Speed Chess Championship 2021, Chess.com: The two GMs Hikaru Nakamura and Anish Giri collided in the quarterfinals of this event and it was an entertaining one. Nakamura came out on top with an 18.5-10.5 score.
The first round began with 90 minutes of 5+1 blitz. The US-based GM started with White pieces and it was a quick draw on move 19. The second game like the first was again a draw. It was an Italian position and despite a chance for Hikaru, Giri made it out unharmed.
Having gone through this messy fight, Nakamura switched to his favorite blitz weapon, the 1.Nf3/2.b3 setup. He went on to win an impressive third game, then drew the fourth game from a lost position in an amusing fashion.
The fifth game took the game till the last breath, where Hikaru was lost at the position but his amazing speed of removes was enough to flag Anish. However, from the score of 3.5-1.5, Giri emerged from the ashes to get equal at 4-4.
The speedster did not stay quiet and took a 6-4 advantage at the end of the slower blitz portion. Magnus Carlsen claims FIDE World Chess Championship for the fifth time in the 11th game.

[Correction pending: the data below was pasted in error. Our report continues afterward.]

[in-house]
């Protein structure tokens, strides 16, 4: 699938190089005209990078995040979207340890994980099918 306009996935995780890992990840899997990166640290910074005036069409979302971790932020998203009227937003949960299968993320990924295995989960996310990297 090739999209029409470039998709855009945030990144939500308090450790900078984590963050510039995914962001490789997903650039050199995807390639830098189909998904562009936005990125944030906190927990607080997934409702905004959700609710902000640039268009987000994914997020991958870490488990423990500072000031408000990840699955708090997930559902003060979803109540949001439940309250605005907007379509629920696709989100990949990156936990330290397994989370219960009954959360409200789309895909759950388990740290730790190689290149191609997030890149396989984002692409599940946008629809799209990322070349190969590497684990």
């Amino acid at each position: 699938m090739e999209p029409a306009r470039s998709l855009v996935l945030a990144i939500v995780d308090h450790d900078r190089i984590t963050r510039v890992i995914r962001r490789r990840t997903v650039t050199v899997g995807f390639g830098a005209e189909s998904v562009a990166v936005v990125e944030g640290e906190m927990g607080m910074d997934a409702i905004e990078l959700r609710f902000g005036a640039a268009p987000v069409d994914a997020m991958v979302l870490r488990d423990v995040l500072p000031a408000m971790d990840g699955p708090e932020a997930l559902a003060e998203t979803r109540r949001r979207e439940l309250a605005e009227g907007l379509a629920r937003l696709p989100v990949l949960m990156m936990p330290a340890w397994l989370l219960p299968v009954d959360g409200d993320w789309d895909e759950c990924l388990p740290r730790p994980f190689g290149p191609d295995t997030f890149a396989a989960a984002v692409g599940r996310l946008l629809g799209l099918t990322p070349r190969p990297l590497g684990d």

Next up was the 3+1 time control and it should be played for an hour. The Dutch GM won the first game but the fightback from the American proved a nightmare building four games winning streak. Getting a 10.5-5.5 advantage.
This particular segment totally belonged to Nakamura ending with a score of 13-7 for the match. It is quite obvious as Nakamura plays a lot of blitz in his streams. He is like a robot when it comes to these shorter time formats.
The last was 30 minutes of bullet chess with 1-minute time control. The American was just unstoppable in this section too. Getting a result in the first two games, Nakamura’s favor, the next seven matches ended in a draw. The last match was memorable, as Nakamura found a way to save a lost position.
Anish Giri: “This Caro-Kann…the thing is that I am kind of fascinated by these positions, I find them very interesting, you know, when Black goes …g5, so I just wanted to keep playing them out of curiosity, because I just enjoying playing them, but I just kept losing games, so of course, it would have been more efficient to not go there. I had already lost to Hikaru in those positions before, in some other tournament.”
Hikaru Nakamura on SF: “First and foremost, I was a little surprised Ding beat Levon, but… he’s a very strong player, of course. We’ve both played each other a million times. Against Ding, I must have played 50 games online. If I can keep it close until bullet, I have good chances, but the main thing is to just avoid the tilt.”